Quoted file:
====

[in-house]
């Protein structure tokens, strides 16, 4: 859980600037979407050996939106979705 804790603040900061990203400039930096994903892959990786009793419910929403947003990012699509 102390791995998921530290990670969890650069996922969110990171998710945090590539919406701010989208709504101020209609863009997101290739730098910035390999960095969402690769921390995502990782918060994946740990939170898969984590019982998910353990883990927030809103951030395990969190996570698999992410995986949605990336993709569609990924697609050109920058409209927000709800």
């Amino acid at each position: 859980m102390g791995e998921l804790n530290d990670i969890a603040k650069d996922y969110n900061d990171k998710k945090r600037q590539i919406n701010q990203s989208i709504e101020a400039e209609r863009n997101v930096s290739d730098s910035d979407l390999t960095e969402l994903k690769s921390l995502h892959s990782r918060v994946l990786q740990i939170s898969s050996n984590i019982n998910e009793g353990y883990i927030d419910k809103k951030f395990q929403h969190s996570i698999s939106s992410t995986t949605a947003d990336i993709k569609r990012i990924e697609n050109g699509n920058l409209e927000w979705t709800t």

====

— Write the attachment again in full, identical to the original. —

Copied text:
[in-house]
């Protein structure tokens, strides 16, 4: 859980600037979407050996939106979705 804790603040900061990203400039930096994903892959990786009793419910929403947003990012699509 102390791995998921530290990670969890650069996922969110990171998710945090590539919406701010989208709504101020209609863009997101290739730098910035390999960095969402690769921390995502990782918060994946740990939170898969984590019982998910353990883990927030809103951030395990969190996570698999992410995986949605990336993709569609990924697609050109920058409209927000709800």
């Amino acid at each position: 859980m102390g791995e998921l804790n530290d990670i969890a603040k650069d996922y969110n900061d990171k998710k945090r600037q590539i919406n701010q990203s989208i709504e101020a400039e209609r863009n997101v930096s290739d730098s910035d979407l390999t960095e969402l994903k690769s921390l995502h892959s990782r918060v994946l990786q740990i939170s898969s050996n984590i019982n998910e009793g353990y883990i927030d419910k809103k951030f395990q929403h969190s996570i698999s939106s992410t995986t949605a947003d990336i993709k569609r990012i990924e697609n050109g699509n920058l409209e927000w979705t709800t």